Key Peninsula’s Lakebay Marina is becoming better known these days for acrimony and investigations than its historic past and future potential.
Multiple county and state agencies are investigating Roger Mark Scott and his properties, the Lakebay Marina and Lakebay Marina Cafe, for a variety of issues, including illegal camping at the marina, water and sewer violations and illegal shellfish harvesting.
Scott, who bought the marina and cafe in 2013, says he’s being red-taped to death, his dream of having a fully functioning marina becoming a burden he’s considered abandoning.
“It’s just frustrating to see the county doesn’t realize it’s an important piece of the county,” Scott said.
Pierce County officials say a marina and restaurant are needed on the Key Peninsula but not at the cost of the public’s health and safety.
“There is no question, it was a massive project,” County Councilman Derek Young said. “There is no question (Scott) has put in a massive amount of work and resources into it. But that also doesn’t mean we can excuse the potential public health, safety and welfare problems. That is ultimately where we have to draw the line.”
A divided community
The Lakebay marina and cafe still were operating as of the end of July. The marina is open during the warmer months. Scott shuts it down during winter.
Some Key Peninsula residents have soured on the marina after four years of issues with the county, state and community.
Susan Mendenhall, the administrator of the popular Key Peninsula Facebook page, monitors the opinions of more than 7,000 members. Over the years, she has seen how excitement for the marina has flickered away.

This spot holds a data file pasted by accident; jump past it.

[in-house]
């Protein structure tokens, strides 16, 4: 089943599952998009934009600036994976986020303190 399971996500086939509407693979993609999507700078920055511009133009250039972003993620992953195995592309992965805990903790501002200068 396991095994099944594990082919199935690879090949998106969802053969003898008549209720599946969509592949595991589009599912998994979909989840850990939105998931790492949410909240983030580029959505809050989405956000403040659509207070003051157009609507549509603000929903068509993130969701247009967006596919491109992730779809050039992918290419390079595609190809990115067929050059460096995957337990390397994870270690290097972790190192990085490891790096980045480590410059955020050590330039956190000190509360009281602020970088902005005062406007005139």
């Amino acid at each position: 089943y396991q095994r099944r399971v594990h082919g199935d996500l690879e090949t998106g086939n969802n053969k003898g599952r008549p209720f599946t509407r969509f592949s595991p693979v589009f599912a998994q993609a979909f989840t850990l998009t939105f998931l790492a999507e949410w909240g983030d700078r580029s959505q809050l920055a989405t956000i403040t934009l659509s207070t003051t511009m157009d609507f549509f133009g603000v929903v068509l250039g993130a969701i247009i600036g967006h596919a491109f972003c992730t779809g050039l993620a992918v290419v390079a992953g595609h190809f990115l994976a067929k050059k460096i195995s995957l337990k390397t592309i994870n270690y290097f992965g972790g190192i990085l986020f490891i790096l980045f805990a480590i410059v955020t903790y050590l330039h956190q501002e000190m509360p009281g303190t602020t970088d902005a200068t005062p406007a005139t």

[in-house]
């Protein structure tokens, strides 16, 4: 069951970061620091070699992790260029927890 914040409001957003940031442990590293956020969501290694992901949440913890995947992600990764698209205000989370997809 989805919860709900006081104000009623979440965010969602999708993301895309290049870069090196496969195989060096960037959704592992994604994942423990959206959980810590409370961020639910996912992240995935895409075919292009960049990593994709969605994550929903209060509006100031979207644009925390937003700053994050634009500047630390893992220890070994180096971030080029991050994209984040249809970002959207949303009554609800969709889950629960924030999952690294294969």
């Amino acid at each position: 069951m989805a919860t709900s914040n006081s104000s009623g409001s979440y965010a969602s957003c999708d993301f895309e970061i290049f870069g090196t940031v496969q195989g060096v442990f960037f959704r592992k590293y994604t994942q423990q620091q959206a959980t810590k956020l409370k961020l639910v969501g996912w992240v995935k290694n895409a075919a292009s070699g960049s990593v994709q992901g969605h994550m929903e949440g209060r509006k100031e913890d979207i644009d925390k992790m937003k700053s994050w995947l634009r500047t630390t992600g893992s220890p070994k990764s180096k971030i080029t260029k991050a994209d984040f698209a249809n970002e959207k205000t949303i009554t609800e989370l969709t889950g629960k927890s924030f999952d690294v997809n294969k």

“People were really excited about the marina. They like the location, there was a place for music,” Mendenhall said. “There was a time we really felt it was going to be a success. But then there were stories … The general feel is disappointment and reluctance to continue to support an establishment that has been fraught with so many problems.”
Scott said he believes the county doesn’t value the property and has kept him from making it a destination.
“It’s not just for me, it’s for the public, it’s for the kids,” he said. “It’s so they can have memories of coming to the place and being able to play on the beach and camp.”
Pierce County senior planner Ty Booth described the issues at Lakebay Marina as a “multi-tentacled problem.”
“There are some confirmed violations out of Lakebay, and then there are some alleged violations,” he said. “We are investigating the alleged violations.”
The marina is comprised of five parcels on Lorenz Road on the eastern side of the Key Peninsula. It is on Mayo Cove, which feeds into Puget Sound’s Carr Inlet.
Since Scott took over, the property has been or is being investigated by the Pierce County Planning and Public Works Department, the Tacoma-Pierce County Health Department, the Pierce County Sheriff’s Department and the state departments of Ecology and Natural Resources.
Allegations include hosting an illegal RV park; improper food handling; water and sewer violations, including RV owners dumping raw sewage into the cove; illegal clam and oyster harvesting; failing to properly test an underground fuel storage tank; allowing illegal live-aboards; improperly scuttling boats; and running an illegal campground.
On May 10, multiple state and county agencies met to share notes on each department’s investigation into the marina, Booth said.
One of the biggest challenges seems to be the campers and renters on the property, along with live aboards docked at the marina. According to the Department of Natural Resources, investigations into live aboards and derelict boats have been continuing since 2017.